Reading A Horses Tail
 By Saferaphus   •   24th Sep 2017   •   484 views   •   0 comments

Beautiful thick manes and tails are a horseís ownerís pride. But a tail is much more than a thing of beauty.

Of course, your horse uses its tail to whisk away flies and other biting insects. This is important because while most bugs are just annoying, some are dangerous, so nature provides the horse with some defenses, such as a mane to flip against its neck, skin that can twitch when it's touched lightly, and a tail to swish back and forth. Itís not unusual to see two or more horses standing head to tail so that both head and hind quarters are benefiting from the tail swishing.

While itís handy to whisk away flies, the tail, as an extension of the spine, plays a role in a horseís balance. Some horses swish or wring their tails to help keep their balance when being ridden. A jumperís tail will flag and twist as they come out of jumps. Changes in direction may cause a horse to rebalance itself with the help of its tail. Watching your horse, and learning its own unique body language will help you learn what tail movement can be attributed to balance, and what is being expressed in mood and attitude.

Does your horse swish its tail angrily when you ask it to do something it would rather not? Or, when itís feeling energetic, does it flag its tail high as it gallops around? A horseís tail can tell us something about how it is feeling. A mare in heat may hold its tail up. Swishing can indicate irritation. A clamped tail may mean the horse is nervous or scared. A relaxed side to side swish means the horse is comfortable while it is being ridden. This is the gentle swish you most often see in dressage horses. If your horse is wringing its tail, it may be very agitated and this will look different than the tail rolls a horse does when it is relaxed in its work.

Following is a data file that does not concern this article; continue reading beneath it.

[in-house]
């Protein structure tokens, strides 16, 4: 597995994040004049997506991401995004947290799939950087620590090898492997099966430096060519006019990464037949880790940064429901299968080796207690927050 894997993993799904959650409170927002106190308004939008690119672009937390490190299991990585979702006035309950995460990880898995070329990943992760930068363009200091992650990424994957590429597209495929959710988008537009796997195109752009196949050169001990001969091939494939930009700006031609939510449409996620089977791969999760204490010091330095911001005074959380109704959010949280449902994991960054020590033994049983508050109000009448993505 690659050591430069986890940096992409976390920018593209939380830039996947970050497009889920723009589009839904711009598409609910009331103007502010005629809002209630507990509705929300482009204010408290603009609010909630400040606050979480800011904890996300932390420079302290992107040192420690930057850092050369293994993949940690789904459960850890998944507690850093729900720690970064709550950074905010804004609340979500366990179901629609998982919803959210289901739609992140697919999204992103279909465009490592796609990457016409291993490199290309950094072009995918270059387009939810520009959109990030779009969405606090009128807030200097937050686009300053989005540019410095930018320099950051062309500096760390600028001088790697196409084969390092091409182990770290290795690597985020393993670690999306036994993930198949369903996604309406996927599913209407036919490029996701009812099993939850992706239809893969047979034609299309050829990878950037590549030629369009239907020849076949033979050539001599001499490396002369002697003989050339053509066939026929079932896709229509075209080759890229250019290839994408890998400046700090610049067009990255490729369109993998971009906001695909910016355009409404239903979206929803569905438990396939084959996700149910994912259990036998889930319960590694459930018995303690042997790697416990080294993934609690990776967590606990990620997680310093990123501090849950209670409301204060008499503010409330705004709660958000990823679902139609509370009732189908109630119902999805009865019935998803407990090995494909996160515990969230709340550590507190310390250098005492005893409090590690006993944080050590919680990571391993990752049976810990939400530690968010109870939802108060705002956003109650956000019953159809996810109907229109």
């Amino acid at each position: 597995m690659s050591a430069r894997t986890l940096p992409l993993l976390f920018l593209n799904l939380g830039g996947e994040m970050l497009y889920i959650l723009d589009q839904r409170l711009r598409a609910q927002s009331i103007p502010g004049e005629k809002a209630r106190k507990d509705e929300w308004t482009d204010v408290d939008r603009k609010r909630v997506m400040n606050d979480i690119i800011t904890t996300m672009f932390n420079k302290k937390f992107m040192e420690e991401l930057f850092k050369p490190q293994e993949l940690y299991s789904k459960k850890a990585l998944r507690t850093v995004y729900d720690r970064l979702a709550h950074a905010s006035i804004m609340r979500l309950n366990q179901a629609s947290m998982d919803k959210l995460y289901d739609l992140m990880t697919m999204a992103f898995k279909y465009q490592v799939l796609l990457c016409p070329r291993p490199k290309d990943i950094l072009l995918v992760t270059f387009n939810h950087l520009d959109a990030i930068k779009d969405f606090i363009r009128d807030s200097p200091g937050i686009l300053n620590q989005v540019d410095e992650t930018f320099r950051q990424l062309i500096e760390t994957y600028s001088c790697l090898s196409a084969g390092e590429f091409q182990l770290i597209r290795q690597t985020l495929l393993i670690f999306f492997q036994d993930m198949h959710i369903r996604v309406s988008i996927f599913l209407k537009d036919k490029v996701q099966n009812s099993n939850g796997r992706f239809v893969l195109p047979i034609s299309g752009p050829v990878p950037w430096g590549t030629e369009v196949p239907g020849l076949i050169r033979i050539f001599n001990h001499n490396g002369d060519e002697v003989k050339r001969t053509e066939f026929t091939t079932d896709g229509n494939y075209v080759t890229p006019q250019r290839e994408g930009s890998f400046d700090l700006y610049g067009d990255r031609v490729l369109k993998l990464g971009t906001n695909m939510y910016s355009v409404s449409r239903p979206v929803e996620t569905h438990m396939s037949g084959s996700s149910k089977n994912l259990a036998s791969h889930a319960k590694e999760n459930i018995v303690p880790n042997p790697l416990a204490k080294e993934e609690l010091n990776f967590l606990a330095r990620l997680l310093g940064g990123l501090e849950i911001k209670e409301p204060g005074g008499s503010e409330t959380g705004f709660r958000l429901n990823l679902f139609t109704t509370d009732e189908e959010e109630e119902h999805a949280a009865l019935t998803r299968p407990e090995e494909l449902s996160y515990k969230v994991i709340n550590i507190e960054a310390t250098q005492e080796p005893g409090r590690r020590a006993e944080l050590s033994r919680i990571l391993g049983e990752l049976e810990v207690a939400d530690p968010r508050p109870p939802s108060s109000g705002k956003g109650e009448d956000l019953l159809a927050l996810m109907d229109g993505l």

You canít determine if your horse is sick from only looking at its tail. Nor is testing hair samples from the tail terribly useful, unless you were wanted to get a look at your horseís overall health in the past. A very long tail hair can take five or six years to grow to full length at a rate of about two centimeters per month, and anything that could be tested in a hair sample may not be very useful in the present. Also, the rate of growth will be determined by the season, the horseís health, genetics and how the tail is cared for.

How a horse uses its tail can tell us something about any lameness and overall body stiffness it might have. A horse that holds its tail to one side may have developed a hind leg lameness, or tense muscles in its hindquarters, especially if the horse didnít carry its tail crooked before. This can be caused by an injury, poor saddle fit leading to back pain, muscle imbalances or even a neurological problem. It may take the help of a veterinarian, saddle fitter, riding coach, chiropractor or other professional to discover the root of the problem.

A completely limp tail can be a sign of a spinal injury or neurological problem. Horses can Ďbreakí or dislocate their tails, although this is rare. And sadly, a horse with a limp tail may have had nerve blocking agents injected to prevent it from swishing its tail while being ridden. Or, the tendons may be cut so the horse canít move it. This is illegal but it has been done to show horses who are expected to appear docile and obedient.

Another reason a horseís tail may be limp is infection with botulism. Or, A very stiff tail or one held stiffly to one side may be an indication of gut pain. If hair starts falling out, itís an indication that there is a serious nutritional deficiency.
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